It looks like the firewall on the New York Times could drop as well as the Wall Street Journal.
Citing anonymous sources, the New York Post has reported that rival Manhattan paper The New York Times is planning to do away with TimesSelect, the subscription-only content on its NYTimes.com Web site. According to the article by Holly M. Sanders, the main obstacle at the moment is reconfiguring the site's software. [More]This is the power of the Internet, and millions of tiny little blogs like this made it happen. When we link to articles we drive traffic to newspaper websites and offer them at least the hope of selling advertising they are NOT selling in print additions.
Now explain to me how DTNag.com is going to pull off subscription-based blogs in our tiny sector when the NYT can't sell Pulitzer-winning columnists.
Even more curious, the more people use the Internet, the less they trust MSM (mainstream media), both print and broadcast.
The internet news audience – roughly a quarter of all Americans – tends to be younger and better educated than the public as a whole. People who rely on the internet as their main news source express relatively unfavorable opinions of mainstream news sources and are among the most critical of press performance. As many as 38% of those who rely mostly on the internet for news say they have an unfavorable opinion of cable news networks such as CNN, Fox News Channel and MSNBC, compared with 25% of the public overall, and just 17% of television news viewers. [More]
To my surprise, this distrust if fueled largely by the right, not the left, and perhaps has its roots in the often caustic output of staunchly right-wing blogs and websites.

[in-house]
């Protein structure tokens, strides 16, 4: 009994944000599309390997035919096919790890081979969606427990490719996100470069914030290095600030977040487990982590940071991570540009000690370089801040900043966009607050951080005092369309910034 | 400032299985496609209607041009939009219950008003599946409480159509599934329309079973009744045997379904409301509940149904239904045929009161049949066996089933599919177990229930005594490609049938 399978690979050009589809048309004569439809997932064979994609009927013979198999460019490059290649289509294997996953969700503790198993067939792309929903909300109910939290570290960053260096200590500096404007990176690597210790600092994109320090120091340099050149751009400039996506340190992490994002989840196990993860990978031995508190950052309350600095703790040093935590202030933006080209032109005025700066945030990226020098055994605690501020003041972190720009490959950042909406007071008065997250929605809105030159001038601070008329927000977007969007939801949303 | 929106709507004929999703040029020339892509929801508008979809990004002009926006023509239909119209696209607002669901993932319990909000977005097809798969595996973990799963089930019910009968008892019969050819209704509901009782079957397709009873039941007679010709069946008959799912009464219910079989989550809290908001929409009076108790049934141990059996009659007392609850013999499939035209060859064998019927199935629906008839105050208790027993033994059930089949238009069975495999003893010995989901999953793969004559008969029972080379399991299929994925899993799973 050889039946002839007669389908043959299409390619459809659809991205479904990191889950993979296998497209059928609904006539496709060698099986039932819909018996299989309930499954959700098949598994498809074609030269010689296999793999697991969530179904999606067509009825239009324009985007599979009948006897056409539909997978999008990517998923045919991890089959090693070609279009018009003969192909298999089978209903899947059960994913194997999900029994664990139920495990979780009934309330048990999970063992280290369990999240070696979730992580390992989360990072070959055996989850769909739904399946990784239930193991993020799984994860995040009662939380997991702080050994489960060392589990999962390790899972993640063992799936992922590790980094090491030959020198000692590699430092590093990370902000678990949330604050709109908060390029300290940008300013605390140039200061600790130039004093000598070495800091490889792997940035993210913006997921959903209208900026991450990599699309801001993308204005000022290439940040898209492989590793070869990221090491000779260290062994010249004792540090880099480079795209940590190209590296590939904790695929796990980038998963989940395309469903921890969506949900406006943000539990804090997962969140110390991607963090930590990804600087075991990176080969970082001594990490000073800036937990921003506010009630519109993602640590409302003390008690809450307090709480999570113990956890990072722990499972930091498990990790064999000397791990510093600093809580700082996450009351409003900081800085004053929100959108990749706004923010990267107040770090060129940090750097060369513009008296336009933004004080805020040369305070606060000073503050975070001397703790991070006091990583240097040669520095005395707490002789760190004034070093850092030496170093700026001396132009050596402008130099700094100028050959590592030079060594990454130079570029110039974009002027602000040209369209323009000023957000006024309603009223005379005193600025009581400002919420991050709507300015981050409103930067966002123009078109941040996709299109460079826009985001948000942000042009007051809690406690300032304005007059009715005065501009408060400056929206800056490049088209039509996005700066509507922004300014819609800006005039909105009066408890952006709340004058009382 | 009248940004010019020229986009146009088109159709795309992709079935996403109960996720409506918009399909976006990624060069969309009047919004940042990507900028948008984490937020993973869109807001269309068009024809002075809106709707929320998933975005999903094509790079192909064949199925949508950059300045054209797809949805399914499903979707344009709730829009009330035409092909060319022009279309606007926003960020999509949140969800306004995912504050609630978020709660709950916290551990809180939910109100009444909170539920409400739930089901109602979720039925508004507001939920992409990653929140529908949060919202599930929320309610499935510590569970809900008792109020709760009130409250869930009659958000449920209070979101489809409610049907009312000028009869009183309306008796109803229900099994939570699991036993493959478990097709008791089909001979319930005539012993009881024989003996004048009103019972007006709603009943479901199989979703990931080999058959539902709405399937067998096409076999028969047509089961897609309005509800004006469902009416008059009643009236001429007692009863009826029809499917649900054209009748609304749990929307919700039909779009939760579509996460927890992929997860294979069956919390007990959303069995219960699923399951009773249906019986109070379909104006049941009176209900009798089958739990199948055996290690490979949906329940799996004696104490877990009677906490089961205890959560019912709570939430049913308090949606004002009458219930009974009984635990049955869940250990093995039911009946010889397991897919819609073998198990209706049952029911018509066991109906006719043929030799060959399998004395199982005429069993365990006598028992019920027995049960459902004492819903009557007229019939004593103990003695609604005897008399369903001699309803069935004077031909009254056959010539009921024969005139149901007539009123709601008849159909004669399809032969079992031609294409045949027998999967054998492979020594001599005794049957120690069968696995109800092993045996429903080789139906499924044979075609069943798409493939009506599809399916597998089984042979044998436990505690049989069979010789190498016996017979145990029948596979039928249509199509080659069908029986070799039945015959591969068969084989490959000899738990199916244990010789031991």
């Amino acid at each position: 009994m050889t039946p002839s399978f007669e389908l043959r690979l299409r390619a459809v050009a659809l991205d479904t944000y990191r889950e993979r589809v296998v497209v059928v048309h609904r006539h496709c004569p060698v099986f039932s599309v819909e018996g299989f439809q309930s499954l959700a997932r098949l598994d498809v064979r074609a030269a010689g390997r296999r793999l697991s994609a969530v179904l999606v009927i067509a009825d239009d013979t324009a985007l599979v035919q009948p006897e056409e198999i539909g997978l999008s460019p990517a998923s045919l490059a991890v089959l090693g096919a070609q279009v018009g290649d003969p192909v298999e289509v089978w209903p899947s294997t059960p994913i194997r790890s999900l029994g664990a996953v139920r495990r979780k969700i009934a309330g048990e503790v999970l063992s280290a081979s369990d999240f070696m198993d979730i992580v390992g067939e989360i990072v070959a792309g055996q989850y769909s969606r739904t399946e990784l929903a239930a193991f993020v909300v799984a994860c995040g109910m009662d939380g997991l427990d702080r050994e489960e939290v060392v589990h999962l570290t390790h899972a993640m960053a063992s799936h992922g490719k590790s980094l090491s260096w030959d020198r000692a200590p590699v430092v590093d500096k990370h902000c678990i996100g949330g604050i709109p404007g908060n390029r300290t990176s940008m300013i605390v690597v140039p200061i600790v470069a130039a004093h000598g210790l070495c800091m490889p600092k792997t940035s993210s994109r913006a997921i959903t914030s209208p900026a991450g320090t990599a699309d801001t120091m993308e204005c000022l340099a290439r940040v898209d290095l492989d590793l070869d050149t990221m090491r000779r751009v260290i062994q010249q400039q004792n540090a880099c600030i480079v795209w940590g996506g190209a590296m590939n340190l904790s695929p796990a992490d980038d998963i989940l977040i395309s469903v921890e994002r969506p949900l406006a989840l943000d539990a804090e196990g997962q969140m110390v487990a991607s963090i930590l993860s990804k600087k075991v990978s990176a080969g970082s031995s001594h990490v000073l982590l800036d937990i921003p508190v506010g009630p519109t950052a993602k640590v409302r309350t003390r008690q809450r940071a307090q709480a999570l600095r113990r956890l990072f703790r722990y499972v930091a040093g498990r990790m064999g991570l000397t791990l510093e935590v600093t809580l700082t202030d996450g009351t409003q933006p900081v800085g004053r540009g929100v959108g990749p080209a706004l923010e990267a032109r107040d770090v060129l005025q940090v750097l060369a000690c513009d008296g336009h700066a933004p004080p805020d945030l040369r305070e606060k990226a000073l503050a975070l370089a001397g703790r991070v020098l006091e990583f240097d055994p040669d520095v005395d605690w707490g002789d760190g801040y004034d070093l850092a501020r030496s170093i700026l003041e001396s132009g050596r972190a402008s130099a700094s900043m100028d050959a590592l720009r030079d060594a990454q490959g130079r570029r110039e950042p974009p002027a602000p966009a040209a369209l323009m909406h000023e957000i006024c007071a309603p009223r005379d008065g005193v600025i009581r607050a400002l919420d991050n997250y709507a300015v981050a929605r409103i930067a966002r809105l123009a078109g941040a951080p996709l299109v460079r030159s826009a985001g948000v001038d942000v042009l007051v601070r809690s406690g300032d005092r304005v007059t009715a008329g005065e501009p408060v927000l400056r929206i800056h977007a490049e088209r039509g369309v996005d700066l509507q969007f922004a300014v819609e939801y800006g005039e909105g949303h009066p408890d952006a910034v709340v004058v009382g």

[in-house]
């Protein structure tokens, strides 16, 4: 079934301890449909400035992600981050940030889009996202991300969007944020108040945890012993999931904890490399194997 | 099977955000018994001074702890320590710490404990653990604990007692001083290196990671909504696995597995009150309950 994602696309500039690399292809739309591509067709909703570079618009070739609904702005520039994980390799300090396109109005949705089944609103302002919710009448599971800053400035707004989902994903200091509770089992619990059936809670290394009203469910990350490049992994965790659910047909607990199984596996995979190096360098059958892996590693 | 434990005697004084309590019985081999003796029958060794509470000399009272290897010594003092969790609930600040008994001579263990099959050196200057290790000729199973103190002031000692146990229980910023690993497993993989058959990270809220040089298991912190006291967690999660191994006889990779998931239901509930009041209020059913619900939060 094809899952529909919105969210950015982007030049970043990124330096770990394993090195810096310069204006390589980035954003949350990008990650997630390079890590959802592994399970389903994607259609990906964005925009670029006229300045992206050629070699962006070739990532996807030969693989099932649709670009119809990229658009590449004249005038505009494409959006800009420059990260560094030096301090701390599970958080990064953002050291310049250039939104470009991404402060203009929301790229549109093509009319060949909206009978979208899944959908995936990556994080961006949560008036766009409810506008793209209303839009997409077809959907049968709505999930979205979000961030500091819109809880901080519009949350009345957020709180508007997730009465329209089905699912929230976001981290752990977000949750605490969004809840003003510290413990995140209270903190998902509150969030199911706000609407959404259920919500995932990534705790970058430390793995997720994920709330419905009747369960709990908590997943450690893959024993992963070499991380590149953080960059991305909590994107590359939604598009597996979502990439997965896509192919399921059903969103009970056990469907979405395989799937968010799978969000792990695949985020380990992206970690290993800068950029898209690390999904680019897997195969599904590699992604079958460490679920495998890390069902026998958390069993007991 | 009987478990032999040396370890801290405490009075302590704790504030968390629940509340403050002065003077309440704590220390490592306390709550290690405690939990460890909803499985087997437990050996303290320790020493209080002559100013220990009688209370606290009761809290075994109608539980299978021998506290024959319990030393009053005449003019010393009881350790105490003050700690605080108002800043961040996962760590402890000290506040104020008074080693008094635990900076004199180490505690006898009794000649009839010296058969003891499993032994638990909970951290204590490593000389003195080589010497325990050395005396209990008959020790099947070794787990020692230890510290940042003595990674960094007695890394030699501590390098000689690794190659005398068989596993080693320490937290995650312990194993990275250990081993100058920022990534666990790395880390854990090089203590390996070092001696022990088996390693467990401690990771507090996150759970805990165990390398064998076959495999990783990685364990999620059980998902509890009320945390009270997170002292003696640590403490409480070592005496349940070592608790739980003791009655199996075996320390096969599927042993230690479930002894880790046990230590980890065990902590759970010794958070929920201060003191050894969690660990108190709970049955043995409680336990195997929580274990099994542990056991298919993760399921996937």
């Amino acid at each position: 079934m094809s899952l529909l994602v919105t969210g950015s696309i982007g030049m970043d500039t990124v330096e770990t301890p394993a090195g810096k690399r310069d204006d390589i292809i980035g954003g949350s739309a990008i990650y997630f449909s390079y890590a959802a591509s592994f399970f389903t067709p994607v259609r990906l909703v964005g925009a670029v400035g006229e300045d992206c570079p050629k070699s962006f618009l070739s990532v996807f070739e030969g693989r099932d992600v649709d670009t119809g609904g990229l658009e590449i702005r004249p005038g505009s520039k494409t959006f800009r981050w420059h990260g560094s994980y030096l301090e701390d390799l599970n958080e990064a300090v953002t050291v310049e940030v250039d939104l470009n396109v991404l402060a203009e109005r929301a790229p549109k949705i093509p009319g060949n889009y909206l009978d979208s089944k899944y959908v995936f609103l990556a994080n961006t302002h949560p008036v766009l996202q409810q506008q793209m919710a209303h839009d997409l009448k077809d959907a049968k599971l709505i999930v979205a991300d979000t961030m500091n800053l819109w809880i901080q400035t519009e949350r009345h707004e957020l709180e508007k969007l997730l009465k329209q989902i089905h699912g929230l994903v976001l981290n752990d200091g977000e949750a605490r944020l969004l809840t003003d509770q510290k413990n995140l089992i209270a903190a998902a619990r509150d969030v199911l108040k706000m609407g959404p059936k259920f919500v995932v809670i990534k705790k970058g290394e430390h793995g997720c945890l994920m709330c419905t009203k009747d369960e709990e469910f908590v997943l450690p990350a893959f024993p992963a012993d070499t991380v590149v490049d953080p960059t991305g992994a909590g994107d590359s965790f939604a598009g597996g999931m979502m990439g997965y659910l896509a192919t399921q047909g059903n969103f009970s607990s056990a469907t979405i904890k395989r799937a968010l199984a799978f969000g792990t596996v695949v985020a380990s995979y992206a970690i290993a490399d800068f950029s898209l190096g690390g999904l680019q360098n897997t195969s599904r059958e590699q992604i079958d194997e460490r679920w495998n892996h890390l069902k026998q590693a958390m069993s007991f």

And speaking of bloggers, check out how the first NYTimes blog column by Freakonomics author Steven Levitt was a doozy:
Hearing about these rules got me thinking about what I would do to maximize terror if I were a terrorist with limited resources. I’d start by thinking about what really inspires fear. One thing that scares people is the thought that they could be a victim of an attack. With that in mind, I’d want to do something that everybody thinks might be directed at them, even if the individual probability of harm is very low. Humans tend to overestimate small probabilities, so the fear generated by an act of terrorism is greatly disproportionate to the actual risk. [More]Notice the hundreds of comments - many of them outraged, in agreement, or (like me) just astonished by somebody actually saying out loud stuff we had been thinking privately.
His defense of the first article is here (also with hundreds of comments) and contains this rational passage:
One view is the following: the main reason we aren’t currently being decimated by terrorists is that the government’s anti-terror efforts have been successful.It is hard not to see this type of interaction between media and readers and fail to reach some implications for the future. For example, it is now clear to me we are inventing the dominant communication channels of the future. And judging by what we're planning at FJ Media - you ain't seen nothing yet.
The alternative interpretation is that the terror risk just isn’t that high and we are greatly overspending on fighting it, or at least appearing to fight it. For most government officials, there is much more pressure to look like you are trying to stop terrorism than there is to actually stop it. The head of the TSA can’t be blamed if a plane gets shot down by a shoulder-launched missile, but he is in serious trouble if a tube of explosive toothpaste takes down a plane. Consequently, we put much more effort into the toothpaste even though it is probably a much less important threat.
Likewise, an individual at the CIA isn’t in trouble if a terrorist attack happens; he or she is only in trouble if there is no written report that details the possibility of such an attack, which someone else should have followed up on, but never did because there are so many such reports written.
My guess is that the second scenario — the terrorism threat just isn’t that great — is the more likely one. Which, if you think about it, is the optimistic view of the world. But that probably still makes me a moron, a traitor, or both.